Two years ago, Russell Martin made a very smart decision. He was reportedly seeking four years and $9-10 M per year, and no team would come close to that amount. The New York Yankees were reported to have offered two years and $13 M, or three years and $21 M. The Pittsburgh Pirates had the top offer at two years and $17 M. They also made a three-year offer. Martin declined that offer, opting for a two-year deal and the chance to re-enter free agency a year sooner, so that he could once again try for a big long-term contract.

Today, that move looks brilliant. Not only did Martin get his long-term deal — five years and $82.5 M — he got more than double the amount that he was asking for in 2012, and that was an amount that no one would touch.

When you look at Martin’s situation, there have only been two big changes between his current free agency bid and his bid in 2012. The first big change is that he’s coming off a huge year on offense, putting up an .832 OPS. Just looking at the surface numbers, you can see that this is probably unsustainable. The only other time Martin had an OPS over .800 was in 2007 with the Dodgers. He hasn’t been over a .732 OPS since 2008.

When you dig deeper, you see that it’s a little more unlikely that Martin will sustain those numbers. His isolated power has been on the decline the last three years, dropping from .192 in 2012 to .151 in 2013 and .140 in 2014. And the fuel to his big season was a .336 BABIP, which is almost 50 points higher than his career average of .289, the highest mark of his career, and the first time he’s been over .287 since 2008.

All signs point to the 2014 season being a career year offensively, and his future returning to where he was in previous years, which is in the low .700 OPS range. That’s not a bad range for a catcher with strong defense.

The other big change isn’t even a change for Martin. It’s a change in how everyone else values Martin’s biggest asset — his defense. Two years ago, when Martin signed with the Pirates, there wasn’t a strong appreciation for catcher defense. Shortly after Martin signed, Baseball Prospectus started researching the art of pitch framing, and Martin was a big focus in their research.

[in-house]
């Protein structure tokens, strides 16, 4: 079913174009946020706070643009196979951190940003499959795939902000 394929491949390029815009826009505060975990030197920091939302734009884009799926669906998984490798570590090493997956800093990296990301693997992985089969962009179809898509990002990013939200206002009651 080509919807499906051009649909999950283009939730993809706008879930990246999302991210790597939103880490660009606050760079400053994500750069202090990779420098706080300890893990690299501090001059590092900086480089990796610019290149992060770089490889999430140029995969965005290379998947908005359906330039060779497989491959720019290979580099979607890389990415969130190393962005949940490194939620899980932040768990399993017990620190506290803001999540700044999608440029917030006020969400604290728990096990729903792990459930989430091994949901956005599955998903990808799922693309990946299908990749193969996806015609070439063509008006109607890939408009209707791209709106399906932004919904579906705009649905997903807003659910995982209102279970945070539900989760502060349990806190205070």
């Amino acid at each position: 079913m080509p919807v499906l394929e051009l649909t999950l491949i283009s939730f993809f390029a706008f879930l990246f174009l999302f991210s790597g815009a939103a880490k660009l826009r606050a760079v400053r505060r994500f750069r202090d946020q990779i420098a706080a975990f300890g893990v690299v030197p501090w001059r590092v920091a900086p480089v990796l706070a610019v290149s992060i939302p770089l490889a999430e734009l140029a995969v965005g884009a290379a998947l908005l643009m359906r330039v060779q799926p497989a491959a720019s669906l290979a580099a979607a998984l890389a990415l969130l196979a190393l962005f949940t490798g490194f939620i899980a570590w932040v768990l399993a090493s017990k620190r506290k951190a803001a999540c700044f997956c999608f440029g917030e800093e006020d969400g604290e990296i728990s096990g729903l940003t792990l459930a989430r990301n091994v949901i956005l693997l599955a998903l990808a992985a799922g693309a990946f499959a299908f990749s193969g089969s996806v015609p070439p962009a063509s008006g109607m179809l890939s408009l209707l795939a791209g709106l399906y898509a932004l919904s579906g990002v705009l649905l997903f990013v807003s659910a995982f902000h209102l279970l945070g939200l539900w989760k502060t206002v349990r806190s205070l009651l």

Since the initial focus on pitch framing, BP has come up with a way to quantify the stat, along with quantifying blocking. The results of those stats may not be perfect, but they’re the best attempt we have so far. Those numbers show that a good pitch framer can be worth about two extra wins, just for that skill alone. There’s still plenty that hasn’t been quantified yet and might never be quantified, such as game calling, pacing, and the relationship with a pitching staff. And we’re still in the early process of quantifying things like framing and blocking. One thing is for sure — there is a lot more appreciation for catcher defense today than there was the last time Martin was a free agent.

So which change led to Martin’s massive payday this time around, compared to his last free agent bid? I’m guessing that the defense played a bigger role. I can’t imagine Alex Anthopoulos would be signing Martin for his 2014 offensive numbers, while looking past the red flags that suggest this was just a career year that won’t be sustainable in future years. I’m sure there were other factors that played a role, such as the lack of any viable catching option, and the fact that Martin puts up decent offensive numbers in a normal year, especially for a strong defensive catcher.

Overall, I think this contract represents the massive shift in appreciation for catcher defense. It’s still something that isn’t fully appreciated. But we’re seeing things move in the right direction.